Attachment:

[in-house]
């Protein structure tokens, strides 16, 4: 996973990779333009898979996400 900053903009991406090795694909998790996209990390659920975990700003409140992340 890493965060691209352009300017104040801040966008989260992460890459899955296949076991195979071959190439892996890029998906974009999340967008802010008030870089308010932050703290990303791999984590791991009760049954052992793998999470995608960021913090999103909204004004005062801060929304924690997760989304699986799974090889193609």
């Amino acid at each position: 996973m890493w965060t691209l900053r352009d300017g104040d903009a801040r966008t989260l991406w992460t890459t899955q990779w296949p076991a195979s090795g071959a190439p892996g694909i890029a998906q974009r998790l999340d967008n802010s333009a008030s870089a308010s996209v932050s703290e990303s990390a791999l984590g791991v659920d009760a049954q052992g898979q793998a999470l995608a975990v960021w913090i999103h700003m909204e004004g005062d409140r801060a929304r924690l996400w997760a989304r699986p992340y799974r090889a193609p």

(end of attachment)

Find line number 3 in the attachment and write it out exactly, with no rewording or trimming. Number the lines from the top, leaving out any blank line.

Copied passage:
């Amino acid at each position: 996973m890493w965060t691209l900053r352009d300017g104040d903009a801040r966008t989260l991406w992460t890459t899955q990779w296949p076991a195979s090795g071959a190439p892996g694909i890029a998906q974009r998790l999340d967008n802010s333009a008030s870089a308010s996209v932050s703290e990303s990390a791999l984590g791991v659920d009760a049954q052992g898979q793998a999470l995608a975990v960021w913090i999103h700003m909204e004004g005062d409140r801060a929304r924690l996400w997760a989304r699986p992340y799974r090889a193609p």